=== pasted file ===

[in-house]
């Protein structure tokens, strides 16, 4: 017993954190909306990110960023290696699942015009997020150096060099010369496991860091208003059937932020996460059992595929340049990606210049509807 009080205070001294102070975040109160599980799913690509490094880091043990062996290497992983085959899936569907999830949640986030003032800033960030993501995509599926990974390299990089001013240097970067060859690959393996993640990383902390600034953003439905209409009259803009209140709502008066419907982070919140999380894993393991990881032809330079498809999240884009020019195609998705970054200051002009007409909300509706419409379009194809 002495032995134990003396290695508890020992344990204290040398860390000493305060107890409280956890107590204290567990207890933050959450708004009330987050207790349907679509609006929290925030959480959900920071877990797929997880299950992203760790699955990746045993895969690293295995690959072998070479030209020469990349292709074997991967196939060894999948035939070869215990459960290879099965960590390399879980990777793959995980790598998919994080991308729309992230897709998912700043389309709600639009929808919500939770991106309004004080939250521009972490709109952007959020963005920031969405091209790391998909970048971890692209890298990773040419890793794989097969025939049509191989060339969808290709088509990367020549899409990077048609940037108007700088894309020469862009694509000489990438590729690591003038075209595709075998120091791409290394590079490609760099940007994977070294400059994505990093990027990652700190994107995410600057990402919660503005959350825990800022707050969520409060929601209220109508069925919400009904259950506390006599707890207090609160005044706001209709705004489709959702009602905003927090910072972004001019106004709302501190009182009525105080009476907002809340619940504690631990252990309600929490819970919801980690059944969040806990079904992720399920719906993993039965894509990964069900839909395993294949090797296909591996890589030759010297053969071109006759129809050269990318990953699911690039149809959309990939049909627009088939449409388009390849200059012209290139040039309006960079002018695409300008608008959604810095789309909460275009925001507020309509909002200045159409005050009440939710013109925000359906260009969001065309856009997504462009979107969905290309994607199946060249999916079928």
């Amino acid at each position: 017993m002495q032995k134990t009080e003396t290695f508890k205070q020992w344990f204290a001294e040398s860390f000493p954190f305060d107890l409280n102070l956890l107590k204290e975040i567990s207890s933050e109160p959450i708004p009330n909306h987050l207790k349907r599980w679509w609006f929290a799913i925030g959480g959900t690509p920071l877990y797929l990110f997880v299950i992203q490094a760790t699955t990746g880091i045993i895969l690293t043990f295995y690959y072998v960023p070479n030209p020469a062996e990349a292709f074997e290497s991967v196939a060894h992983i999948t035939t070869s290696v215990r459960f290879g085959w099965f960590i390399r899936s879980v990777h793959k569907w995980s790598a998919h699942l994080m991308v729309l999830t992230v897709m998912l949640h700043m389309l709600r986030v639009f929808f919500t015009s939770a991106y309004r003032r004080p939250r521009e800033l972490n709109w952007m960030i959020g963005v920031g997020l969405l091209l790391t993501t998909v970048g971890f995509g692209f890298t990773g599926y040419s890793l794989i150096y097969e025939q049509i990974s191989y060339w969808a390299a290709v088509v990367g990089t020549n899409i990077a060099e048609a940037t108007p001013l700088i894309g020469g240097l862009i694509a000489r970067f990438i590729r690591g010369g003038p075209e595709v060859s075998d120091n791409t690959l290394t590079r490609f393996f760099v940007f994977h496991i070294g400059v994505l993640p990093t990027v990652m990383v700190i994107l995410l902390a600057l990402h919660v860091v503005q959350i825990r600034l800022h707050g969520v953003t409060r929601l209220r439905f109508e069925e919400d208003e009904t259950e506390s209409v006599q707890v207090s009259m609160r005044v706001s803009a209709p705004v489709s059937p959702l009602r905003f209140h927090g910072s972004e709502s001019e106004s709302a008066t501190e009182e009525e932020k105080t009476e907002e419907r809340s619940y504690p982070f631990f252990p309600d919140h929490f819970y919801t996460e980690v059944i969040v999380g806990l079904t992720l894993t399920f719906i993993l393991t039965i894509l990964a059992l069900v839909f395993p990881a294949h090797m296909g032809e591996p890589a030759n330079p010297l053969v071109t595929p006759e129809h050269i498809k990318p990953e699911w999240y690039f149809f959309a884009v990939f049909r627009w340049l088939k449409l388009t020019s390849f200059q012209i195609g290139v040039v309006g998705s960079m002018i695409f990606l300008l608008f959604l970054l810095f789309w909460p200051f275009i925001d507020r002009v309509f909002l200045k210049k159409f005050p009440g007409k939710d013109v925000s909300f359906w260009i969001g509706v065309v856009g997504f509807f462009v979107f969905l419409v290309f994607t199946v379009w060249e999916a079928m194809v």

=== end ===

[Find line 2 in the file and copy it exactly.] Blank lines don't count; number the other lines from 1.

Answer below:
């Protein structure tokens, strides 16, 4: 017993954190909306990110960023290696699942015009997020150096060099010369496991860091208003059937932020996460059992595929340049990606210049509807 009080205070001294102070975040109160599980799913690509490094880091043990062996290497992983085959899936569907999830949640986030003032800033960030993501995509599926990974390299990089001013240097970067060859690959393996993640990383902390600034953003439905209409009259803009209140709502008066419907982070919140999380894993393991990881032809330079498809999240884009020019195609998705970054200051002009007409909300509706419409379009194809 002495032995134990003396290695508890020992344990204290040398860390000493305060107890409280956890107590204290567990207890933050959450708004009330987050207790349907679509609006929290925030959480959900920071877990797929997880299950992203760790699955990746045993895969690293295995690959072998070479030209020469990349292709074997991967196939060894999948035939070869215990459960290879099965960590390399879980990777793959995980790598998919994080991308729309992230897709998912700043389309709600639009929808919500939770991106309004004080939250521009972490709109952007959020963005920031969405091209790391998909970048971890692209890298990773040419890793794989097969025939049509191989060339969808290709088509990367020549899409990077048609940037108007700088894309020469862009694509000489990438590729690591003038075209595709075998120091791409290394590079490609760099940007994977070294400059994505990093990027990652700190994107995410600057990402919660503005959350825990800022707050969520409060929601209220109508069925919400009904259950506390006599707890207090609160005044706001209709705004489709959702009602905003927090910072972004001019106004709302501190009182009525105080009476907002809340619940504690631990252990309600929490819970919801980690059944969040806990079904992720399920719906993993039965894509990964069900839909395993294949090797296909591996890589030759010297053969071109006759129809050269990318990953699911690039149809959309990939049909627009088939449409388009390849200059012209290139040039309006960079002018695409300008608008959604810095789309909460275009925001507020309509909002200045159409005050009440939710013109925000359906260009969001065309856009997504462009979107969905290309994607199946060249999916079928």